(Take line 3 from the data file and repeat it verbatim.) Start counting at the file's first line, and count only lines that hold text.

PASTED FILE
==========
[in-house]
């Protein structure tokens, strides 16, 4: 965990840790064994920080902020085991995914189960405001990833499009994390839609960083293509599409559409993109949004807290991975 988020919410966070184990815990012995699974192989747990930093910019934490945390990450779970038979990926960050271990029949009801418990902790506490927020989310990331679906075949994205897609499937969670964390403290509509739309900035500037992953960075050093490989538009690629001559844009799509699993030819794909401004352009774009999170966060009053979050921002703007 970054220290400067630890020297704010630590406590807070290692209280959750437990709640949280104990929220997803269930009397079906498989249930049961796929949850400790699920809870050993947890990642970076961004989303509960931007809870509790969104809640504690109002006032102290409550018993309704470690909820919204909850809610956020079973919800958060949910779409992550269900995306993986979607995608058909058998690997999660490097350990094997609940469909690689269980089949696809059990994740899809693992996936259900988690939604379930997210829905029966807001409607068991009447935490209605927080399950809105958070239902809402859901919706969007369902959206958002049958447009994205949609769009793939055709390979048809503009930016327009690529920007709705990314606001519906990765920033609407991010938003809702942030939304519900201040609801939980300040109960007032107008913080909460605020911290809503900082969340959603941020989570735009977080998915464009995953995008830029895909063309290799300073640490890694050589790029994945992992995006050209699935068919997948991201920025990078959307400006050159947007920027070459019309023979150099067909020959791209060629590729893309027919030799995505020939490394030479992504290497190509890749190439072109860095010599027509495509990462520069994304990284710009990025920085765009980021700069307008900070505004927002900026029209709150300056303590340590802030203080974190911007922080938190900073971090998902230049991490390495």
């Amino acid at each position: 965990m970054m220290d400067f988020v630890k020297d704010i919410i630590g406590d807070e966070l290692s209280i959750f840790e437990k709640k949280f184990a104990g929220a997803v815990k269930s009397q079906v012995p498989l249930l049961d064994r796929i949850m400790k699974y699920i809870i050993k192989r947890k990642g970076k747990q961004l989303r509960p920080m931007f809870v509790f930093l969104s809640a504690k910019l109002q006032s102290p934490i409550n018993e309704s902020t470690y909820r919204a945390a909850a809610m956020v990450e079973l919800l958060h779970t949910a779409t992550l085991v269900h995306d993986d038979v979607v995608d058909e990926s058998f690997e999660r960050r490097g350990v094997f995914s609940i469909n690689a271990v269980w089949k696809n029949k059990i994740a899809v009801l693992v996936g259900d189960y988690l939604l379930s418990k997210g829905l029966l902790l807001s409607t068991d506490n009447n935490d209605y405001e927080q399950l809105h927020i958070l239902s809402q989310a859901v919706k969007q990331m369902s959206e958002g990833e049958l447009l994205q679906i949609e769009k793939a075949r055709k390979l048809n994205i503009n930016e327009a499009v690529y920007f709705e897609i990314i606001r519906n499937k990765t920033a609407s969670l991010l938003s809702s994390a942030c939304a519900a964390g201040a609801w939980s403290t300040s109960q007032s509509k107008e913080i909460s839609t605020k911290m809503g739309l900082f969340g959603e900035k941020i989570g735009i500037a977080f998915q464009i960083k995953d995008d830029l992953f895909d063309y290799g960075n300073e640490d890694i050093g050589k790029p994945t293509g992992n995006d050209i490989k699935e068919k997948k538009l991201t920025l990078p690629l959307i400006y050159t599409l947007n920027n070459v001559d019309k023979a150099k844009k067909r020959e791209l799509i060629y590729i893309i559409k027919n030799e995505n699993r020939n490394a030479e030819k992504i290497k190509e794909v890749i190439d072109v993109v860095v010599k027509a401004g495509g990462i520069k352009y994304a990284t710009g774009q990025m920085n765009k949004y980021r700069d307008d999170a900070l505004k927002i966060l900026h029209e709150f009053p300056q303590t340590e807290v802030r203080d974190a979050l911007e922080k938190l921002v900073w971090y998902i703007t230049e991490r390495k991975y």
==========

């Amino acid at each position: 965990m970054m220290d400067f988020v630890k020297d704010i919410i630590g406590d807070e966070l290692s209280i959750f840790e437990k709640k949280f184990a104990g929220a997803v815990k269930s009397q079906v012995p498989l249930l049961d064994r796929i949850m400790k699974y699920i809870i050993k192989r947890k990642g970076k747990q961004l989303r509960p920080m931007f809870v509790f930093l969104s809640a504690k910019l109002q006032s102290p934490i409550n018993e309704s902020t470690y909820r919204a945390a909850a809610m956020v990450e079973l919800l958060h779970t949910a779409t992550l085991v269900h995306d993986d038979v979607v995608d058909e990926s058998f690997e999660r960050r490097g350990v094997f995914s609940i469909n690689a271990v269980w089949k696809n029949k059990i994740a899809v009801l693992v996936g259900d189960y988690l939604l379930s418990k997210g829905l029966l902790l807001s409607t068991d506490n009447n935490d209605y405001e927080q399950l809105h927020i958070l239902s809402q989310a859901v919706k969007q990331m369902s959206e958002g990833e049958l447009l994205q679906i949609e769009k793939a075949r055709k390979l048809n994205i503009n930016e327009a499009v690529y920007f709705e897609i990314i606001r519906n499937k990765t920033a609407s969670l991010l938003s809702s994390a942030c939304a519900a964390g201040a609801w939980s403290t300040s109960q007032s509509k107008e913080i909460s839609t605020k911290m809503g739309l900082f969340g959603e900035k941020i989570g735009i500037a977080f998915q464009i960083k995953d995008d830029l992953f895909d063309y290799g960075n300073e640490d890694i050093g050589k790029p994945t293509g992992n995006d050209i490989k699935e068919k997948k538009l991201t920025l990078p690629l959307i400006y050159t599409l947007n920027n070459v001559d019309k023979a150099k844009k067909r020959e791209l799509i060629y590729i893309i559409k027919n030799e995505n699993r020939n490394a030479e030819k992504i290497k190509e794909v890749i190439d072109v993109v860095v010599k027509a401004g495509g990462i520069k352009y994304a990284t710009g774009q990025m920085n765009k949004y980021r700069d307008d999170a900070l505004k927002i966060l900026h029209e709150f009053p300056q303590t340590e807290v802030r203080d974190a979050l911007e922080k938190l921002v900073w971090y998902i703007t230049e991490r390495k991975y």